People’s Choice award

With 148 votes, the winner of the People’s Choice Award was “Turtle Crossing,” by Jen Zahorchak of Essex. For having the most online votes, she won $250. In her article, she describes how her family decided to move to the area and live where turtles continually cross the road in front of their house. She notes many local businesses and Lakeside

School at Black Kettle Farm, which her children attend. “The contest spawned eleven strong stories accompanied by many beautiful pictures,” contest coordinator Gretel Schueller said. “It was great to read about people’s connections to the land here and I learned about new treasures and places waiting to be explored. All the stories, which include the two winners, can be viewed at the CATS website.” The next CATS Travel Writing Contest will begin soon. Details about the next contest will be posted to CATS launched this series of travel writing contests with the purpose of promoting economic vitality through outdoor-recreation-based tourism. “We want people to see these articles about New York’s Champlain Valley and get inspired to come here, enjoy the outdoors, patronize local businesses, and tell others about this beautiful area,” said Chris Maron, executive director of CATS. “We are grateful to the J.C. Kellogg Foundation for underwriting this contest.”

Office for the Aging would like to Congratulate Dennis Everleth of Willsboro for being recognized at the Essex County Senior Citizen of the year. Dennis has worked at the Essex Nutrition Site for almost 15 yrs and put in countless numbers of hours volunteering for his Senior Community. Here he receives his award at the Senior Citizen Recognition Day at the New York State Capitol with Gary Stoker (far left) , Ashley Glanda from Office for the Aging and Greg Olsen, Director of New York State Office for the Aging.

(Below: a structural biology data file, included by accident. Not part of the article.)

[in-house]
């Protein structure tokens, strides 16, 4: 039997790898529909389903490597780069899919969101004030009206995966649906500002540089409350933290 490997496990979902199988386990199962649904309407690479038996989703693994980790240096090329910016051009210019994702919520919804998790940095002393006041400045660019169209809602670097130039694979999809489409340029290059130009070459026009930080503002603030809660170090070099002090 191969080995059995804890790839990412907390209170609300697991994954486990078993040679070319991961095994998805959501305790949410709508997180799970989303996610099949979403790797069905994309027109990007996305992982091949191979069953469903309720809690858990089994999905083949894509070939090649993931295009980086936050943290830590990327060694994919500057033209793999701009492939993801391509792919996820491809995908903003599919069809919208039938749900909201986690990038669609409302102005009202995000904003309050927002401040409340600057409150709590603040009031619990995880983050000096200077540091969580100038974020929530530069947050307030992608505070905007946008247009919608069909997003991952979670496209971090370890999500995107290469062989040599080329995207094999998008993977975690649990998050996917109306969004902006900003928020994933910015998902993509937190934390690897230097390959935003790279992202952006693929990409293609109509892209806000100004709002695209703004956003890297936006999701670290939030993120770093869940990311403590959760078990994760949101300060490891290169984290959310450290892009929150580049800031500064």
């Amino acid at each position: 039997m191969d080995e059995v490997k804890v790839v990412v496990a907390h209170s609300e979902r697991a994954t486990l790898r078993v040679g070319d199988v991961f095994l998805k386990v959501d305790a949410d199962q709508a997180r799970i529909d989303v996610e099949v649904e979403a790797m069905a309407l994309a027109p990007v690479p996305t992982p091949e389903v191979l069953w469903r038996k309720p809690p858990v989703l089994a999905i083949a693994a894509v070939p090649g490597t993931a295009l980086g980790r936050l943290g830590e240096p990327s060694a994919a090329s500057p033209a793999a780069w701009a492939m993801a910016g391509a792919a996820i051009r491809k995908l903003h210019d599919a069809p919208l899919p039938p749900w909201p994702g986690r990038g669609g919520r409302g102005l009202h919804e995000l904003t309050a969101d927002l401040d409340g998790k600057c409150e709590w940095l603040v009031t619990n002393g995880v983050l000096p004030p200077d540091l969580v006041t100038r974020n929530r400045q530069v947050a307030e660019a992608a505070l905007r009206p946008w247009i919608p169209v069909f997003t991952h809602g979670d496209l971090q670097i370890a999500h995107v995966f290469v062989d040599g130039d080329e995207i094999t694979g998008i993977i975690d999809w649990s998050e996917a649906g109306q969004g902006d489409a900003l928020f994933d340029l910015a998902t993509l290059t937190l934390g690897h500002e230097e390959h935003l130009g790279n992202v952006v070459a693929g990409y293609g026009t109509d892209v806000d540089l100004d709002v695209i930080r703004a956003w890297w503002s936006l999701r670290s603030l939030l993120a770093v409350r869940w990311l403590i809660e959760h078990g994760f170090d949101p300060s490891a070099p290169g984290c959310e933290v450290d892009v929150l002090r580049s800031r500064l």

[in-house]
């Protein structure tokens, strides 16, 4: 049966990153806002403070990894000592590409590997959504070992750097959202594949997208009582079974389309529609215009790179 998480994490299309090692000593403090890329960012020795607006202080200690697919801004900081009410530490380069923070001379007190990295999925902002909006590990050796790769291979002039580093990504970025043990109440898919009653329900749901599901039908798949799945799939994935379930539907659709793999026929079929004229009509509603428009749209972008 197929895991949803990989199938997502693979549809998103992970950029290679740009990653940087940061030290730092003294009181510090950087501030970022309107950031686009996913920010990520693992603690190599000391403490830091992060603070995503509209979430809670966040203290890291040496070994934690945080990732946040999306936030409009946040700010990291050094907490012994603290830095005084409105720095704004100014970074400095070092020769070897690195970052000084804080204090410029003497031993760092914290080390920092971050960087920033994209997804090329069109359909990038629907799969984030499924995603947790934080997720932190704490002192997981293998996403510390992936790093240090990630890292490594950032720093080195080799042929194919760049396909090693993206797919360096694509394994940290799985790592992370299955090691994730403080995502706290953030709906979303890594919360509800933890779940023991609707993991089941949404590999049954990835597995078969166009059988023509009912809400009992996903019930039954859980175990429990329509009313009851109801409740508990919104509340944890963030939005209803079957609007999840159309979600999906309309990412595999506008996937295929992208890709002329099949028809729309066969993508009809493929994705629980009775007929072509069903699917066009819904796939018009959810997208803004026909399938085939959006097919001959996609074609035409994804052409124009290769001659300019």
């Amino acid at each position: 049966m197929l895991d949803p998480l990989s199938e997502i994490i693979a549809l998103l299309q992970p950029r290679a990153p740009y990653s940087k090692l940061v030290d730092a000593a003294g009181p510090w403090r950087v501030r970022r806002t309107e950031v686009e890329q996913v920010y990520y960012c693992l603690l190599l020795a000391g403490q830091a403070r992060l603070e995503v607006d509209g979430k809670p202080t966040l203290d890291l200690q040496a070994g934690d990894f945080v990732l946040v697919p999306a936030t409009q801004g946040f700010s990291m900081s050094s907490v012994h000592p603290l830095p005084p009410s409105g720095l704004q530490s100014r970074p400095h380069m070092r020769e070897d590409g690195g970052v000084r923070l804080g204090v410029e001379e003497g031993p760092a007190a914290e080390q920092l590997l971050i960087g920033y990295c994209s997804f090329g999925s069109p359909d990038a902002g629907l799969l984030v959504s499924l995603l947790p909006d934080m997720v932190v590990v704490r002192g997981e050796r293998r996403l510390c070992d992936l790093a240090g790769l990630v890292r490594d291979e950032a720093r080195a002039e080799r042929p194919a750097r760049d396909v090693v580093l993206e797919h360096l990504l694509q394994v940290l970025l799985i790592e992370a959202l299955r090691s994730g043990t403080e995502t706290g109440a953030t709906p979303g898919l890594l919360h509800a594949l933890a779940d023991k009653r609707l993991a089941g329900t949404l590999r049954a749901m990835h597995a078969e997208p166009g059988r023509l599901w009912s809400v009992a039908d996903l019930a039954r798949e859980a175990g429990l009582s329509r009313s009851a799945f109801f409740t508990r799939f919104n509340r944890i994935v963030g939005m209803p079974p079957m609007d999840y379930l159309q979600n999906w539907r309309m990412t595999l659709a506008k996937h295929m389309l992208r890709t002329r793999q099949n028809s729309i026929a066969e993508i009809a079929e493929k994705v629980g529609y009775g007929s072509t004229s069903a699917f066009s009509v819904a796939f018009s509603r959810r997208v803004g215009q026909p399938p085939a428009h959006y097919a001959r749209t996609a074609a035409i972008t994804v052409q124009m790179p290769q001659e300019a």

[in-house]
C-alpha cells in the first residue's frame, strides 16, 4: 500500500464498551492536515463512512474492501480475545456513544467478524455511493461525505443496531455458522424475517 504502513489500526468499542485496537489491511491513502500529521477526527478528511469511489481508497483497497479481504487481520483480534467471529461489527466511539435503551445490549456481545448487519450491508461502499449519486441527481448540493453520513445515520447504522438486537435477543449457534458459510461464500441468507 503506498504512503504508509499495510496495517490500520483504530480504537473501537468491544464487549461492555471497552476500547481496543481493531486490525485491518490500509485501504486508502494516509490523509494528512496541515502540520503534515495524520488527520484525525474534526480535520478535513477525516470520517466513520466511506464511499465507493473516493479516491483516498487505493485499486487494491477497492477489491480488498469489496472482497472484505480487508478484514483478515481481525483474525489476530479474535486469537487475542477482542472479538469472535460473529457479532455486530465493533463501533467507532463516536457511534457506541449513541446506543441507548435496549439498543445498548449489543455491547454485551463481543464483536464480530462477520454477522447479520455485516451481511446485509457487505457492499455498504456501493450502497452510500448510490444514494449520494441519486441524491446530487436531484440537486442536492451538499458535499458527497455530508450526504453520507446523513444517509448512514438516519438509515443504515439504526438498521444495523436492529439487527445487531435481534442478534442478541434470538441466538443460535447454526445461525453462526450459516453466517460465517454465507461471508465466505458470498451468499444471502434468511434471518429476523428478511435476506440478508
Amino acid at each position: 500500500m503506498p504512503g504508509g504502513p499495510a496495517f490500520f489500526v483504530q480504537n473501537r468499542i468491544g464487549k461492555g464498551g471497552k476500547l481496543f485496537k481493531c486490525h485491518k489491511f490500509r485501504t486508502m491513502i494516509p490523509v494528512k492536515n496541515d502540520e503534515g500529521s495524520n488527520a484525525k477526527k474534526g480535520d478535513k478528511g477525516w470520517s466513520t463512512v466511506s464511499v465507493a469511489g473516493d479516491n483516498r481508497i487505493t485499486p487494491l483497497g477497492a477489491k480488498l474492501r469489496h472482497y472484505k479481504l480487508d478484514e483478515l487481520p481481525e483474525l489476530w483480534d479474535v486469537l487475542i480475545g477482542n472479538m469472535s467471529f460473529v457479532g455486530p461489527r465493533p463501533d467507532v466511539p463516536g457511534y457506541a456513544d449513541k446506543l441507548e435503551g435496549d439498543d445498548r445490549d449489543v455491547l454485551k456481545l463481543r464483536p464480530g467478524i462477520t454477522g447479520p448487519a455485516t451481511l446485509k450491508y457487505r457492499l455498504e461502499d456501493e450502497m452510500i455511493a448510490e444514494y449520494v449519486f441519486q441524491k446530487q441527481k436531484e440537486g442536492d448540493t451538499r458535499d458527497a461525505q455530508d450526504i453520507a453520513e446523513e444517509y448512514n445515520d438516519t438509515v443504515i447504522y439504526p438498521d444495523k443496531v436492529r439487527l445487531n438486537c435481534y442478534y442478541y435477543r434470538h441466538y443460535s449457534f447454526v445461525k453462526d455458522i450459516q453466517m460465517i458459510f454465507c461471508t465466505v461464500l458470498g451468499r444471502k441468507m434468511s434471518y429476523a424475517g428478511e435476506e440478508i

June 9, 2012

Valley News - 19

Torch for Special Olympics passes from Saranac Lake to Lake Placid Law enforcement joins the run to support Special Olympics By Katherine Clark

The Special Olympics Torch run made its way through Saranac Lake and Lake Placid June 1. Photo by Katherine Clark

LPCA film series continues LAKE PLACID — The Lake Placid Center for the Arts Summer Film Series begins on Friday, June 8, at 7:30 p.m. with “Magic Trip.” A freewheeling portrait of Ken Kesey and the Merry Prankster's fabled road trip across America. Tickets are $6, available at the door. For upcoming Film Event information call the Lake Placid Center for the Arts at 523-2512 or visit